Chalcedonian Christianity

Chalcedonian describes churches and theologians which accept the Pentarchy.

The majority of the Armenian, Coptic, and Ethiopian Christians, together with a part of the Syrian Christians, rejected the Chalcedonian definition, and are now known collectively as the Oriental Orthodox churches. But, some Eastern Orthodox and accepted Chalcedonian dogma.

The Chalcedonian and the Non-Chalcedonian definition

The Chalcedonian understanding of how the divine and human relate in Jesus of Nazareth is that the humanity and divinity are exemplified as two natures and that the one hypostasis of the Logos perfectly subsists in these two natures. The Non-Chalcedonians hold the position of Miaphysitism (often called amongst Western and Eastern Christians monophysitism): that in the one person of Jesus Christ, divinity and humanity are united in one nature, the two being united without separation, without confusion, and without alteration. This led many members of the two churches to condemn each other: the Chalcedonians' condemning the Non-Chalcedonians as Eutychian Monophysites, and the Non-Chalcedonians' condemning the Chalcedonians as Nestorians.[2]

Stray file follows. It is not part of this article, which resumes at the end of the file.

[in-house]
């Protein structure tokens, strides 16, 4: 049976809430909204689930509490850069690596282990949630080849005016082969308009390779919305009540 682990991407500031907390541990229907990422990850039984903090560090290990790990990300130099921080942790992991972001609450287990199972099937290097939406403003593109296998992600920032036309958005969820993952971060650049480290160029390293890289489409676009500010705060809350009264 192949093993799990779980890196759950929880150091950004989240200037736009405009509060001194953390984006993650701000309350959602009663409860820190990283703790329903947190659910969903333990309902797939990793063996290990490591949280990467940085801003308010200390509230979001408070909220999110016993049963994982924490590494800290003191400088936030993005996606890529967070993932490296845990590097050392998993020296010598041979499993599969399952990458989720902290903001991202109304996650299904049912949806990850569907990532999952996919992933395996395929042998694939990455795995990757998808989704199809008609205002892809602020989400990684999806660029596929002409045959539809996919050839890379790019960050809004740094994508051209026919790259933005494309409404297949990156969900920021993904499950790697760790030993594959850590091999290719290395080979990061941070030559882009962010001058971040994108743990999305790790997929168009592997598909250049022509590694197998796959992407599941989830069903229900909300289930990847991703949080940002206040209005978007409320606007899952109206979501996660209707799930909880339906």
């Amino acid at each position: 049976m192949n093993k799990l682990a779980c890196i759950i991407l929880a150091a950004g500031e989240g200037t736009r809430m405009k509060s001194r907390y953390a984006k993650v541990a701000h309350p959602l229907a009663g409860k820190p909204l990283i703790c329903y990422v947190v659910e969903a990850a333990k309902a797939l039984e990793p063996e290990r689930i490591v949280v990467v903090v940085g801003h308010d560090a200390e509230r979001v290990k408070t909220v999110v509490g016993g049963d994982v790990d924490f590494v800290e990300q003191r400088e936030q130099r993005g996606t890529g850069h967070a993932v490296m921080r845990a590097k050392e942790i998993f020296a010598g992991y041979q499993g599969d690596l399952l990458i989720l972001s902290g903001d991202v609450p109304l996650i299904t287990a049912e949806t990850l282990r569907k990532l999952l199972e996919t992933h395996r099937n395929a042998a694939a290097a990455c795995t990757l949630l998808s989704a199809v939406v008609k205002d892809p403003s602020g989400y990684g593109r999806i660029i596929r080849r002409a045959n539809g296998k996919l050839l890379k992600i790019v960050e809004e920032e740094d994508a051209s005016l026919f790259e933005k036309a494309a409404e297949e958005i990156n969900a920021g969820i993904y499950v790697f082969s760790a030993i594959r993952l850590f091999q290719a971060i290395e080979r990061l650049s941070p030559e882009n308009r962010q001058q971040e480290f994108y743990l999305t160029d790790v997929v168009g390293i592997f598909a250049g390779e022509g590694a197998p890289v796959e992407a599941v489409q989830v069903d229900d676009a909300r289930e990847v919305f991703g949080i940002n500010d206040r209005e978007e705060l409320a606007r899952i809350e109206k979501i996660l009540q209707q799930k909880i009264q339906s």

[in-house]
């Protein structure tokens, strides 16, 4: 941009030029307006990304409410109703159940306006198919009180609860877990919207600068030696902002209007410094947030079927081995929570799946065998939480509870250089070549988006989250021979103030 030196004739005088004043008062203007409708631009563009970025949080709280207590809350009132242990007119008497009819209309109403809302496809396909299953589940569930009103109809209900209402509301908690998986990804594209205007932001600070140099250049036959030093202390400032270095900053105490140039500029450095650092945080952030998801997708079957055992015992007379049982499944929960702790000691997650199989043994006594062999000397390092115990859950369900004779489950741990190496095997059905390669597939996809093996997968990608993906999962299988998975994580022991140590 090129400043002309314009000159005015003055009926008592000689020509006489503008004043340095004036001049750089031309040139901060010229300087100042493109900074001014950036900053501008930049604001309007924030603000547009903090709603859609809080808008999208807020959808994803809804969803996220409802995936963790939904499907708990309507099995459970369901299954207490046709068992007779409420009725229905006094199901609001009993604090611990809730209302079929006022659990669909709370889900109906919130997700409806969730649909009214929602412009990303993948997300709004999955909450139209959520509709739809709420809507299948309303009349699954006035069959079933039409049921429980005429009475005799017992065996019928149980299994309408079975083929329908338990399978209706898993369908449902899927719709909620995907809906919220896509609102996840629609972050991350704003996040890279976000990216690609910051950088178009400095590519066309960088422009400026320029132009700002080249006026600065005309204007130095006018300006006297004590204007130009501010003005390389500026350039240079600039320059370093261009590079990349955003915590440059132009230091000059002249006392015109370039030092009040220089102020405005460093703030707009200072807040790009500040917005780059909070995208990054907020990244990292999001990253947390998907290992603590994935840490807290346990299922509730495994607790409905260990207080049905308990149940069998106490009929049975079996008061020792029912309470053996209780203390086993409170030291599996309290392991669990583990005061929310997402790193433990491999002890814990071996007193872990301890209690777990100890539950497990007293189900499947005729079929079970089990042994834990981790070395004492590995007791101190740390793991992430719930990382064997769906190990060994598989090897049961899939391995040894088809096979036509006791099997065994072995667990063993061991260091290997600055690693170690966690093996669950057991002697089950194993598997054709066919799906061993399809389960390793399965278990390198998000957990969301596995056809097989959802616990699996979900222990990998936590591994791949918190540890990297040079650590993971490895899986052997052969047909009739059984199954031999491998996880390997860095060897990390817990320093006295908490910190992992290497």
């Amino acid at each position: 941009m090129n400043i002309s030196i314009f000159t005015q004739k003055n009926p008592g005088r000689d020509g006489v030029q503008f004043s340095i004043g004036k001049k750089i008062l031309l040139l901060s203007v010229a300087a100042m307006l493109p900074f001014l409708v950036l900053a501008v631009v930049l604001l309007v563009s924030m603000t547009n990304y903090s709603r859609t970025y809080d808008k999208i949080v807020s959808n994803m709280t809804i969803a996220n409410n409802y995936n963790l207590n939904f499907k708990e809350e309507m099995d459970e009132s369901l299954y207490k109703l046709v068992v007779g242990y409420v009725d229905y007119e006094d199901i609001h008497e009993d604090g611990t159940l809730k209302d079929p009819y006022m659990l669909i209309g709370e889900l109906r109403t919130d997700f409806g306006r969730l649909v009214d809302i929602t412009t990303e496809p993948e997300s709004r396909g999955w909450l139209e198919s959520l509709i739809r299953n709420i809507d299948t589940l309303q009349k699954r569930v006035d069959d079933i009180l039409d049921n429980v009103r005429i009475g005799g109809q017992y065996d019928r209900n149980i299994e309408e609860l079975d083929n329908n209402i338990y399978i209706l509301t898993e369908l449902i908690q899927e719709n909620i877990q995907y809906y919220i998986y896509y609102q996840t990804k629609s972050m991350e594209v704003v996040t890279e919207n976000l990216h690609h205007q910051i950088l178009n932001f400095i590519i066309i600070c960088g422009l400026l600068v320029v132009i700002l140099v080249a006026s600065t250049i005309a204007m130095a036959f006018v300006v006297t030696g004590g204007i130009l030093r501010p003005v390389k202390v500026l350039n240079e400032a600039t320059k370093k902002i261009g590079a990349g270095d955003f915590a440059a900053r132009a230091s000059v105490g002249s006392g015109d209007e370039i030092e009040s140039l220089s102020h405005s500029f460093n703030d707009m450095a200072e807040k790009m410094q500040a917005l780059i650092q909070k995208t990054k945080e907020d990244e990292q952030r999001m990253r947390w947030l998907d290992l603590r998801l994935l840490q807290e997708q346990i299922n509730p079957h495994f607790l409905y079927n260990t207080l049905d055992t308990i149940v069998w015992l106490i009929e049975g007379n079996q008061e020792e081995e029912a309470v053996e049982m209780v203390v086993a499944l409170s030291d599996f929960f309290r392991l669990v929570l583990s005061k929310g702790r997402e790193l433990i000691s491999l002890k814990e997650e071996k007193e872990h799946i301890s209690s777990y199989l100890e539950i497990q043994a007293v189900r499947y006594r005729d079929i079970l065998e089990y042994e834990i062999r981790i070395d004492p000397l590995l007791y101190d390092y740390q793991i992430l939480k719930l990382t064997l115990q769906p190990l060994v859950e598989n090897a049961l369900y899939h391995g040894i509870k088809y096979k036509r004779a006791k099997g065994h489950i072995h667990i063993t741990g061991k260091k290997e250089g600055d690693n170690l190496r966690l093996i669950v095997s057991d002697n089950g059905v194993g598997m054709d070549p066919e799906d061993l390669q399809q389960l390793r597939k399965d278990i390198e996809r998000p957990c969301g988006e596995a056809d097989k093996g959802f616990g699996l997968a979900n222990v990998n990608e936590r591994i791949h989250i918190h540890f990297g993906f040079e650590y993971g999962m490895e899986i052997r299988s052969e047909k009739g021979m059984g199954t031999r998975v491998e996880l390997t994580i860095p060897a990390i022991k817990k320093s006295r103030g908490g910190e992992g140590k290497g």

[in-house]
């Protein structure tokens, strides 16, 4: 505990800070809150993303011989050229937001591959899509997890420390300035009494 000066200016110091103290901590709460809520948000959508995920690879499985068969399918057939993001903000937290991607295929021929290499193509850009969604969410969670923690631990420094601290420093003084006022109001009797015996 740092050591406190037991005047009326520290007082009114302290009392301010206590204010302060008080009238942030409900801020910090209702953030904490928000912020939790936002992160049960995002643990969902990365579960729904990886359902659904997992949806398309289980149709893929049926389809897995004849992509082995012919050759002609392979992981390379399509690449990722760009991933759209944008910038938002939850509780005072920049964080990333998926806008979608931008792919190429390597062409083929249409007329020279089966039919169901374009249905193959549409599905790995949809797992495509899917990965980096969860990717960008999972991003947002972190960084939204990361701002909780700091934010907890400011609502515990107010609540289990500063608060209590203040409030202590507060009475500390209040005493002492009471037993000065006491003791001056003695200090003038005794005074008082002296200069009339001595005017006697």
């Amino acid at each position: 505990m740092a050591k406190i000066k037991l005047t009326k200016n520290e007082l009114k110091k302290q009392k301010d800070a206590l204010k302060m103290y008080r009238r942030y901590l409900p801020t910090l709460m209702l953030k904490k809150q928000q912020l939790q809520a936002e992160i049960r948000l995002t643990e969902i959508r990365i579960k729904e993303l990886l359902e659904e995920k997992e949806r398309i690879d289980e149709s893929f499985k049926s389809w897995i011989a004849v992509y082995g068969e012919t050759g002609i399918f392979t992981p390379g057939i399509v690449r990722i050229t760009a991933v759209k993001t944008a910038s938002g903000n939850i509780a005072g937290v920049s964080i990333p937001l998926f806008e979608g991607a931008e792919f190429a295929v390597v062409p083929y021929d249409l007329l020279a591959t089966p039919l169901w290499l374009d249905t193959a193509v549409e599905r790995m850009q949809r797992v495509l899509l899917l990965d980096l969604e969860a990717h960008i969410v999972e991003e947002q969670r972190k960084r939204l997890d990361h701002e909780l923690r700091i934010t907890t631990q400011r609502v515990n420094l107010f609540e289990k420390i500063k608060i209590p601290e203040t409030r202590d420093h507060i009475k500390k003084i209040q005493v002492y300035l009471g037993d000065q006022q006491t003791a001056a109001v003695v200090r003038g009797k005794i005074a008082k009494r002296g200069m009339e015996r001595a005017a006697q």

Dissent from the Chalcedonian view

Those present at the Council of Chalcedon accepted Trinitarianism and the concept of hypostatic union, and rejected Arianism, Modalism, and Ebionism as heresies (which had also been rejected at the First Council of Nicaea in AD 325).

Those present at the Council also rejected the Christological views of the Nestorians, Eutychians, and the monophysites (these views had also been rejected at the First Council of Ephesus in AD 431). Later interpreters of the Council held that Chalcedonian Christology also rejected monothelitism and monoenergism (rejected at the Third Council of Constantinople in AD 680). Those who did not accept the Chalcedonian Christology now call themselves non-Chalcedonian; historically, they called themselves miaphysites or Cyrillians (after St Cyril of Alexandria, whose writing On the Unity of Christ was adopted by them and taken as their standard) and were called by orthodox Christians monophysites. Those who held to the non-Chalcedonian Christologies called the doctrine of Chalcedon dyophysitism.

References and notes

  1. ^ Hacikyan, Agop Jack; Basmajian, Gabriel; Franchuk, Edward S, The Heritage of Armenian Literature: From the Sixth to the Eighteenth Century 
  2. ^ "The Oriental Orthodox Rejection of Chalcedon". The British Orthodox Church. February 2006. Archived from the original on 19 June 2008. Retrieved 16 June 2014. 

See also

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